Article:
# Data Structures

Topics: Binary search tree, Graph theory, Tree Pages: 73 (13763 words) Published: April 29, 2013
Data Structures Class Notes
Reg Dodds Department of Computer Science University of the Western Cape c 2007 Reg Dodds rdodds@cs.sun.ac.za rdodds@uwc.ac.za

August 12, 2009

Fundamental Data Structures
• These slides form the core part of your courses COS224, COS 254 and COS234 and may be found on the Sun systems in the directory /export/home/notes/ds/ in the ﬁles —full size: ds-slides.ps, ds-slides.pdf, —4 to a page: 4up-ds-slides.ps, 4up-ds-slides.pdf. Read them. • Prescribed book in 2007: Adam Drozdek, 2004, “Data Structures and Algorithms in Java”, 2nd Ed., Thomson Learning. ISBN 0-619-21515-1. This book has been prescribed but the book suppliers let us down so we will revert to: • Prescribed in 2004–2006: A very good book. Michael T. Goodrich and Roberto Tamassia, 2006, “Data Structures and Algorithms in Java”, 4rd Ed. (2006) John Wiley and Sons. Inc. • A full set of 4-up slides are available for Goodrich and Tamassia’s book.

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• Start with a deck cards, represented by an array of integers {1, 2, . . . , 52}. Suppose the array is initialized as follows: for (i=1; i output \$(DEP).class, \$(LIST).class: javac -deprecation \$(LIST).java javac -deprecation \$(DEP).java clean: -rm *~ *.class errors output

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public class linkedList{ protected static int length; protected node head; public linkedList(){ head = new node (0, "head node"); length=0; } public void insert(node n){ n.next = head.next; head.next = n; length++; } public int length(){ return length; }

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public boolean isEmpty(){ return length==0; } public void clear(){ head.next = null; this.length = 0; } public void display(){ node here = this.head.next; while (here != null) { System.out.println( "Key = " + here.key + " Data = " + here.data); here = here.next; } System.out.println( "length=" + this.length); } } 50

The class node revised
This version of class node is not properly encapsulated— it is possible to access parts of the class that should be invisible from outside of the node class. public class node{ long key; String data; node next; public node(long k, String d){ key = k; data = d; next = null; } public node(){ key = 0; data = ""; next = null; } public String toString() { return "" } }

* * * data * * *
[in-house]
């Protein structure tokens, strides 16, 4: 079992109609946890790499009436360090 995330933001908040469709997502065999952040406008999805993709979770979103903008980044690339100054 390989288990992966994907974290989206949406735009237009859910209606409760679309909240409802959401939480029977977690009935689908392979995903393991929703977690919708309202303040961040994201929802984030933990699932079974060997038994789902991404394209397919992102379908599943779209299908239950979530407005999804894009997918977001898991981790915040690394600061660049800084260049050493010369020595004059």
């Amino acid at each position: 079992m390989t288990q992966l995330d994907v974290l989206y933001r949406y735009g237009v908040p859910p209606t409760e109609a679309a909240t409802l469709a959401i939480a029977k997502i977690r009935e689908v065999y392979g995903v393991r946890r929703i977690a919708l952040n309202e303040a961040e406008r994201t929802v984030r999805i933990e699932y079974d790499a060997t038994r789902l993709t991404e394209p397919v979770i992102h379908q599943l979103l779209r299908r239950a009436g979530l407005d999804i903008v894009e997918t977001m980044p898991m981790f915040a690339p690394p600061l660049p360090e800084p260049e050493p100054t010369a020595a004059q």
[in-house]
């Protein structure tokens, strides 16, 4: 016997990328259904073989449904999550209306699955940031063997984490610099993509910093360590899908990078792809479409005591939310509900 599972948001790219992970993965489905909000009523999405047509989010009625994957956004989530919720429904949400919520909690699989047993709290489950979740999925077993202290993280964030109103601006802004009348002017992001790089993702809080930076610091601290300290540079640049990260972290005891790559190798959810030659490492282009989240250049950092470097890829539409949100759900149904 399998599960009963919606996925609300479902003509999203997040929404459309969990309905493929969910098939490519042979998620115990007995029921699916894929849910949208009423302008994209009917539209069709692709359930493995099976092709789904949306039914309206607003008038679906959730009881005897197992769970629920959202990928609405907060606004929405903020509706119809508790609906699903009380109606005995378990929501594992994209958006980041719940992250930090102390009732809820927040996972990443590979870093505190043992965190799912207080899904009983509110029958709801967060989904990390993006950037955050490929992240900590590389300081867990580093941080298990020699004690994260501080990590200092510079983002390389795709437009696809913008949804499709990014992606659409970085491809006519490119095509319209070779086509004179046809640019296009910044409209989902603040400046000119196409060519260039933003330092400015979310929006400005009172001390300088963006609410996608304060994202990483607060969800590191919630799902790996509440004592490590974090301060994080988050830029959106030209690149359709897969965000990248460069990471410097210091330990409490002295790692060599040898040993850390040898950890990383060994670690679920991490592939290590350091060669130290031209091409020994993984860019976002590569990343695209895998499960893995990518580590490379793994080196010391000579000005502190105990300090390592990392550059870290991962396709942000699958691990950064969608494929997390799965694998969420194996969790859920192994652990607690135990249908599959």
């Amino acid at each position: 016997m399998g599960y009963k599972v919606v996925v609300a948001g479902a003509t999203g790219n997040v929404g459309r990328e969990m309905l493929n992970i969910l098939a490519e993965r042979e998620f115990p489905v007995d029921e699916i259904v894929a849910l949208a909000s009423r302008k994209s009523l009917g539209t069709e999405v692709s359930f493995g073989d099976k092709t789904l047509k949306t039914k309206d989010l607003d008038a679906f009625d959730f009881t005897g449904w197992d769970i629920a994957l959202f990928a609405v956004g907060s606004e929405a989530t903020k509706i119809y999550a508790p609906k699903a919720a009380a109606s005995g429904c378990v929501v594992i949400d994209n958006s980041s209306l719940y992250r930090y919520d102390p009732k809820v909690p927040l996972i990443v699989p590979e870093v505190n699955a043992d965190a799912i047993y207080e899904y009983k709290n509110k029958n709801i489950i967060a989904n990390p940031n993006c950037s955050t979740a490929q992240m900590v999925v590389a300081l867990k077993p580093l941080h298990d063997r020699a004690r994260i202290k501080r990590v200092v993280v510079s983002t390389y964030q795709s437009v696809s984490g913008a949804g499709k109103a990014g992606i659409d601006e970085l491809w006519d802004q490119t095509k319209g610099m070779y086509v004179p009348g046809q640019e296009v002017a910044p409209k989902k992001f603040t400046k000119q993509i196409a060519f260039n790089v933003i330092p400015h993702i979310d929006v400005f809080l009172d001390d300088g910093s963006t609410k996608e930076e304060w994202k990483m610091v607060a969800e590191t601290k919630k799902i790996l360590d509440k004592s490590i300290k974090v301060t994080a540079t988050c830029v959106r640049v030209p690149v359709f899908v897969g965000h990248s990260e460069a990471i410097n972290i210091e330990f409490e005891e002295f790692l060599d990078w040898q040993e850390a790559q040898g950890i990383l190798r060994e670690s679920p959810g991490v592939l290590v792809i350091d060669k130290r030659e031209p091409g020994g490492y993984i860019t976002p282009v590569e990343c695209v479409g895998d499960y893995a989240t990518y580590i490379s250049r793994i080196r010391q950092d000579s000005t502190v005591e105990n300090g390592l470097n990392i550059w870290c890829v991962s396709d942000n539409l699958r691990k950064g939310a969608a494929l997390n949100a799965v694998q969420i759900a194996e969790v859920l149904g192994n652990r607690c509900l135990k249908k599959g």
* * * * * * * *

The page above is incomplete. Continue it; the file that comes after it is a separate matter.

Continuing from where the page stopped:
For example the insert method in the linkedList class can access the next next ﬁeld directly. public void insert(node n){ n.next = head.next; head.next = n; length++; }

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The class node revised
The ﬁelds inside node should be made private or protected and methods to get and set them should be supplied. public class node{ private long key; private String data; private node next;

public node(long k, String d){ key = k; public String getData() { data = d; return data; next = null; } } public node(){ key = 0; data = ""; next = null; } public void setKey(long k) { key = k; } public long getKey() { return key; } . . . } public node getNext() { return next; } public void setKey(long k) { key = k; } public void setData(String d) { data = d; } public void setNext(node n) { next = n; }

public long getKey() { return key; }

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The class node revised
Now the linkedList method insert becomes

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Stacks
• A stack behaves like a linked list where operations are allowed only at the head of the list. • Suppose that a stack variable called S is created by public static stack S; • Our stack will hold items of type node. • If n is of type node, then a new instance of a stack with n placed on the stack is created by S = new stack(n); • If m is a node, then it may be pushed onto the stack with S.push(m); S:

S:

Λ
stack

stack n stack

S:

m stack n stack

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Stacks—a similar stack created diﬀerently
• Suppose that a stack variable called S is created by public static stack S; • If n is of type...